Conference Coverage

AHA: Empagliflozin for T2D reduces heart failure endpoints




ORLANDO – The SGLT2 inhibitor empagliflozin reduced the risk of the composite endpoint of hospitalization for heart failure or death due to cardiovascular disease by 34% in patients with type 2 diabetes and prior cardiovascular events in the landmark EMPA-REG OUTCOME trial, Dr. Silvio E. Inzucchi reported at the American Heart Association scientific sessions.

The benefit was consistent regardless of whether or not patients had heart failure at enrollment, added Dr. Inzucchi, professor of medicine and clinical director of the endocrinology section at Yale University in New Haven, Conn.

Dr. Silvio E. Inzucchi

Dr. Silvio E. Inzucchi

He presented a prespecified secondary analysis from EMPA-REG OUTCOME that focused on heart failure–related endpoints. He had previously presented the primary outcome in Stockholm at the annual meeting of the European Association for the Study of Diabetes: a 14% relative risk reduction for empagliflozin in the composite of cardiovascular death, MI, or stroke, compared with placebo, driven largely by a 38% relative risk reduction in cardiovascular death.

The phase III, randomized, double-blind study has taken the worlds of cardiology and endocrinology by storm because it has convincingly demonstrated that empagliflozin (Jardiance) is the first glucose-lowering agent that also prevents cardiovascular complications.

“There are 12 different types of medications for lowering blood sugar levels in patients with type 2 diabetes – more than there are for lowering high blood pressure,” he noted. “We have been searching for decades for a diabetes medicine that will not only lower blood sugar but also reduce cardiovascular complications.”

The EMPA-REG OUTCOME trial included 7,020 patients with type 2 diabetes and a history of cardiovascular disease who were followed for a median of 3.1 years. Participants had a high rate of background optimal medical therapy for secondary cardiovascular prevention. They were randomized to empagliflozin at 10 or 25 mg/day or placebo. Results with the two doses of empagliflozin were pooled because the outcomes were so similar.

In addition to the 34% relative risk reduction in the combined endpoint of heart failure hospitalization or heart failure death, the empagliflozin group also experienced a 39% reduction in the composite of heart failure hospitalization or death due to heart failure.

These advantages for empagliflozin held true for all prespecified patient subgroups, including those based upon age, renal function, use of insulin, and background cardioprotective medications, Dr. Inzucchi noted.

Of study participants, 10% already had heart failure at baseline. Their rate of heart failure hospitalization or cardiovascular death was 20.1% on placebo and 16.2% with empagliflozin, a 28% relative risk reduction. In patients without heart failure at enrollment, the rates of this composite endpoint were 7.1% with placebo and 4.5% with the SGLT2 (sodium-glucose transporter 2) inhibitor, for a 37% relative risk reduction.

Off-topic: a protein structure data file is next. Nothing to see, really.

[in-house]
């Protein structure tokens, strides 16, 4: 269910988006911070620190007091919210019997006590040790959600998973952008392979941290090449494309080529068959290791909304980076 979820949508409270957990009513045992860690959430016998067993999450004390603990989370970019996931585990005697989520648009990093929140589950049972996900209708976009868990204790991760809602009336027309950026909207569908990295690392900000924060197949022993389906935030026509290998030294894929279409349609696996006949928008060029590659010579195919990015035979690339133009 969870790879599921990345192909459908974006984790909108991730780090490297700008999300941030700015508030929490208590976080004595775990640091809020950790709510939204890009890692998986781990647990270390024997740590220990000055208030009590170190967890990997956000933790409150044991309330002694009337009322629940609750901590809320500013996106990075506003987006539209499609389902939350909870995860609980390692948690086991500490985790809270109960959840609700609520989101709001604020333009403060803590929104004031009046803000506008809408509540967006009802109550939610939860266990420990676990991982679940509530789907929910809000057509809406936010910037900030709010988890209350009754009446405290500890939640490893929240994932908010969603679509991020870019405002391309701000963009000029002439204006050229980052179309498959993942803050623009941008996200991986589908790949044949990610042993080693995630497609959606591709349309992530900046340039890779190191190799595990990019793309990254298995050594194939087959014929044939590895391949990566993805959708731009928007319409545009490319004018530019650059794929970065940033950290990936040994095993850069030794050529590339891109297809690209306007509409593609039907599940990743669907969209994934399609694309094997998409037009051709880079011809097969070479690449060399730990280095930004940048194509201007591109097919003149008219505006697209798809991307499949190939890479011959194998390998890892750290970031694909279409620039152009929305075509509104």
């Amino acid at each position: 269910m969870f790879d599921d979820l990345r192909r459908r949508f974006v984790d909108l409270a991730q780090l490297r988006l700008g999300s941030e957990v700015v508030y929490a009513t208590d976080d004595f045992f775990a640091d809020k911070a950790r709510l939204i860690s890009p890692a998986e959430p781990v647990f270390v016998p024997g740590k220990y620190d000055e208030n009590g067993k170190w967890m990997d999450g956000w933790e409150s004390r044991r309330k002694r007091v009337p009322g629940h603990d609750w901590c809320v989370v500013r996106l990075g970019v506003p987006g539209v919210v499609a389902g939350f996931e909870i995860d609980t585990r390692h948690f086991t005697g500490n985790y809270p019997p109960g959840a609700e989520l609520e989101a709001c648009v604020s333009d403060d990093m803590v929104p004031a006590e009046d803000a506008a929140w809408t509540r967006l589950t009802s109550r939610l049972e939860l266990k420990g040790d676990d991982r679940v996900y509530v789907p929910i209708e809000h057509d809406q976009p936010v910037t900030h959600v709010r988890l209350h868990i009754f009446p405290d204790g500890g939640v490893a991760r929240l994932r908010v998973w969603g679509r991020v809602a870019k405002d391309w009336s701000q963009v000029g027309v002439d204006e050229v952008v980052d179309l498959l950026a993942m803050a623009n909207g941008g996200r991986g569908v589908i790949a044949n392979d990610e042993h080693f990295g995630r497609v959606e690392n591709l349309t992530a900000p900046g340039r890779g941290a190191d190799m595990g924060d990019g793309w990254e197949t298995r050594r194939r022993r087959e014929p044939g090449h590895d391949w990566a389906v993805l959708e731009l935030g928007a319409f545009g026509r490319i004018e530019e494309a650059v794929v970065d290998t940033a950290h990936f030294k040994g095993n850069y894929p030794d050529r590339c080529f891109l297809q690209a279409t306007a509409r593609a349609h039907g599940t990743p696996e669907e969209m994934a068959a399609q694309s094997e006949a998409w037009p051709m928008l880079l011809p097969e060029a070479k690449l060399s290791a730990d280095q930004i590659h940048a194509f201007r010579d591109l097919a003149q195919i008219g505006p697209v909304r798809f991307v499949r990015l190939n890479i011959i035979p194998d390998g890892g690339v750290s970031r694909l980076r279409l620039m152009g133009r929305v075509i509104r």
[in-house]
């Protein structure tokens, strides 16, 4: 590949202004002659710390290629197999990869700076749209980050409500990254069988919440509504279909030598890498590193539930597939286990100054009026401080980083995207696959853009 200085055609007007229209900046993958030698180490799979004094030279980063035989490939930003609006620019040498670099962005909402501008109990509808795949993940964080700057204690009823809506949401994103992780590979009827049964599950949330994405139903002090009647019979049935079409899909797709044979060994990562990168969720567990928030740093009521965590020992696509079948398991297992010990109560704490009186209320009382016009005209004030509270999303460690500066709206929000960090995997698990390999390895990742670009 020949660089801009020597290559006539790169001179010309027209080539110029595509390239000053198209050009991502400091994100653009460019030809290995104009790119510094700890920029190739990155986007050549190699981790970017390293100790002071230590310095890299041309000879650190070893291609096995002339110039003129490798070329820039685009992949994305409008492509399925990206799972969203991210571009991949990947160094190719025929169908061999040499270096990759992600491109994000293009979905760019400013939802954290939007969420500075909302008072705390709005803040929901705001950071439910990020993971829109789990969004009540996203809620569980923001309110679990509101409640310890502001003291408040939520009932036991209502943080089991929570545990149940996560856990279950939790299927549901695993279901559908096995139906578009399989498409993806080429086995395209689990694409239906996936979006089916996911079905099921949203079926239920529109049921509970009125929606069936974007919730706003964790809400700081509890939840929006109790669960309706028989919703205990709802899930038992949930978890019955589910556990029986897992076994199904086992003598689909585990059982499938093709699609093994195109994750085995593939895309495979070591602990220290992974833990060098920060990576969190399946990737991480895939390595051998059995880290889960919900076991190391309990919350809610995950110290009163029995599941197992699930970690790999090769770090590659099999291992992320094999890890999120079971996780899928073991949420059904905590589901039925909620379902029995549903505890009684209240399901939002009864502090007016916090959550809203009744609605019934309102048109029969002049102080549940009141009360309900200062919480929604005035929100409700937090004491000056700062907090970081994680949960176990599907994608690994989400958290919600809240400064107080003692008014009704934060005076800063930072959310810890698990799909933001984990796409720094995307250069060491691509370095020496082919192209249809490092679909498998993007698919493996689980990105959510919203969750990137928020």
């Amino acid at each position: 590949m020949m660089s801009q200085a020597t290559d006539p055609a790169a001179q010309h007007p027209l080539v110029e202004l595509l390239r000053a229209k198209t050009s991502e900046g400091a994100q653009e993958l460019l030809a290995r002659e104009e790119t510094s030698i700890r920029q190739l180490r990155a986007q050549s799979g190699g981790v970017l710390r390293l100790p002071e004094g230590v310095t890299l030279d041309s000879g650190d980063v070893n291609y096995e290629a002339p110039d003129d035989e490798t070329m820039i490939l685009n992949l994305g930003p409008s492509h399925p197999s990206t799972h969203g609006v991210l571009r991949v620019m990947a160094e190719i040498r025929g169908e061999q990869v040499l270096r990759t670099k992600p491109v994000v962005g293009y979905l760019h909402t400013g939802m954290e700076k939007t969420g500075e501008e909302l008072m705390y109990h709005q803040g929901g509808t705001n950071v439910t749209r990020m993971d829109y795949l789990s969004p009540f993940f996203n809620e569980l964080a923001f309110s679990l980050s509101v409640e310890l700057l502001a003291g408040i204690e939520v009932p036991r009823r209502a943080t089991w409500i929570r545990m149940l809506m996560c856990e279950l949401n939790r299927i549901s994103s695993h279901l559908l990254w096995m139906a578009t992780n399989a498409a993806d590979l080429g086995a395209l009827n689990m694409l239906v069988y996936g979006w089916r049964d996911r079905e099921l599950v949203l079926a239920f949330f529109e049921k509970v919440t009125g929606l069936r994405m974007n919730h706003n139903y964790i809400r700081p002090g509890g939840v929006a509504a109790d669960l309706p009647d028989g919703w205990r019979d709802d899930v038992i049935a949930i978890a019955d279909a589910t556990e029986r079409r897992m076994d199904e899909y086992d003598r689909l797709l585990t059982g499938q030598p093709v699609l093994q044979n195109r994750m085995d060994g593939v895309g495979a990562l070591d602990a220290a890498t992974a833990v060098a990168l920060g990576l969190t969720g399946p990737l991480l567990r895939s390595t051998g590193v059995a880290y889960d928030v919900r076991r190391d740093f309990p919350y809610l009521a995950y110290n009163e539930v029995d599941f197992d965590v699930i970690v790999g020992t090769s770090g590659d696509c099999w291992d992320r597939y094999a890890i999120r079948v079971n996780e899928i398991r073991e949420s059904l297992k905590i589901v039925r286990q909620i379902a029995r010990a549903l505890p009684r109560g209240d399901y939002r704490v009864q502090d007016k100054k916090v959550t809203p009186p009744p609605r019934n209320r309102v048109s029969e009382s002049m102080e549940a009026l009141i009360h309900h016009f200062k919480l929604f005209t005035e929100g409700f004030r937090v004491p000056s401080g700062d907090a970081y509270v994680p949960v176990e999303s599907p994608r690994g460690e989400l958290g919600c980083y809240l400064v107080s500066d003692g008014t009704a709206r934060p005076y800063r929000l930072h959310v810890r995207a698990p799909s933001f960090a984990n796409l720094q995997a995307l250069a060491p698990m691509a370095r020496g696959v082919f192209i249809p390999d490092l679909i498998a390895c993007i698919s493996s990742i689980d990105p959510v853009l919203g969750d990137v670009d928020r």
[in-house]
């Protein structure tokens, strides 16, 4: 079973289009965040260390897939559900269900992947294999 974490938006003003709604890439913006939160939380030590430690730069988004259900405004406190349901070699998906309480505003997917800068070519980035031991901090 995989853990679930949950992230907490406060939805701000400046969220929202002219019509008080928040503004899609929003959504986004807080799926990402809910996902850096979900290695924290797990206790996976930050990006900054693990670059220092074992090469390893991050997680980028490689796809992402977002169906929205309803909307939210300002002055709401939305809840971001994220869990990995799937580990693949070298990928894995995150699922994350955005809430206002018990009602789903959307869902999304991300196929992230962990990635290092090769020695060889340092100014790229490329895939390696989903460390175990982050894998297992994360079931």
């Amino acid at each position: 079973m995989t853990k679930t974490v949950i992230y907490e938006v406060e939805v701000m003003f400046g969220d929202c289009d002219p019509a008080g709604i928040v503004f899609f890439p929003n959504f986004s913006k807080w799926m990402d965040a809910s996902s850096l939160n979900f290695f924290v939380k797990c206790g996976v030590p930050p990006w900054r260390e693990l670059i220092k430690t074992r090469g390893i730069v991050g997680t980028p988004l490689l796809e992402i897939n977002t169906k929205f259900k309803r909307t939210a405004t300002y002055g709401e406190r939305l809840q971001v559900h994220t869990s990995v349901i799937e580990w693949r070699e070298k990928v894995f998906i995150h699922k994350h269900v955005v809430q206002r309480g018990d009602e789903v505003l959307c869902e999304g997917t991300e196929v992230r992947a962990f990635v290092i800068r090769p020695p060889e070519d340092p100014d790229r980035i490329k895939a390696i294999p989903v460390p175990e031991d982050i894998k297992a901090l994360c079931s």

The only adverse event that occurred more frequently in empagliflozin-treated patients with or without heart failure than in controls was a threefold increase in genital infections. These easily treatable infections are a consequence of empagliflozin’s mechanism of action in reducing blood glucose, which entails increasing urinary excretion, the endocrinologist explained.

Discussant Dr. Allison B. Goldfine called Dr. Inzucchi’s update “really exciting.”

“Up to this time there has been little within the diabetes therapeutic pharmacologic options that has established clear safety, specifically with regard to heart failure. While we may not fully understand the mechanism behind the observed cardiovascular risk reduction, the uniformity of the findings is really remarkably consistent,” said Dr. Goldfine, head of the section of endocrinology at the Joslin Diabetes Center and an endocrinologist at Harvard Medical School, Boston.

“This is very promising,” Dr. David Goff, dean of the Colorado School of Public Health, declared in an interview. “We’ve had a lot of disappointments in the field of cardiovascular disease prevention for patients with diabetes mellitus. I think this medication should change the way we take care of people with diabetes.”

Metformin is widely accepted within endocrinology as the first-line agent for the treatment of type 2 diabetes, Dr. Inzucchi said. But he added that cardiovascular disease is a major problem in patients with diabetes. Heart failure, for example, is present in more than one in five type 2 diabetic patients over age 65.

Asked if he believes the cardiovascular benefits seen with empagliflozin in EMPA-REG OUTCOME are likely to be due to a class effect for SGLT2 inhibitors, Dr. Inzucchi replied that it’s impossible to say, since empagliflozin’s mechanism of cardiovascular benefit is unknown.

“Large randomized trials with hard cardiovascular endpoints are ongoing for the other two SGLT2 inhibitors, canagliflozin and dapagliflozin. Results should be available in 2-3 years. Then we’ll know,” he said.


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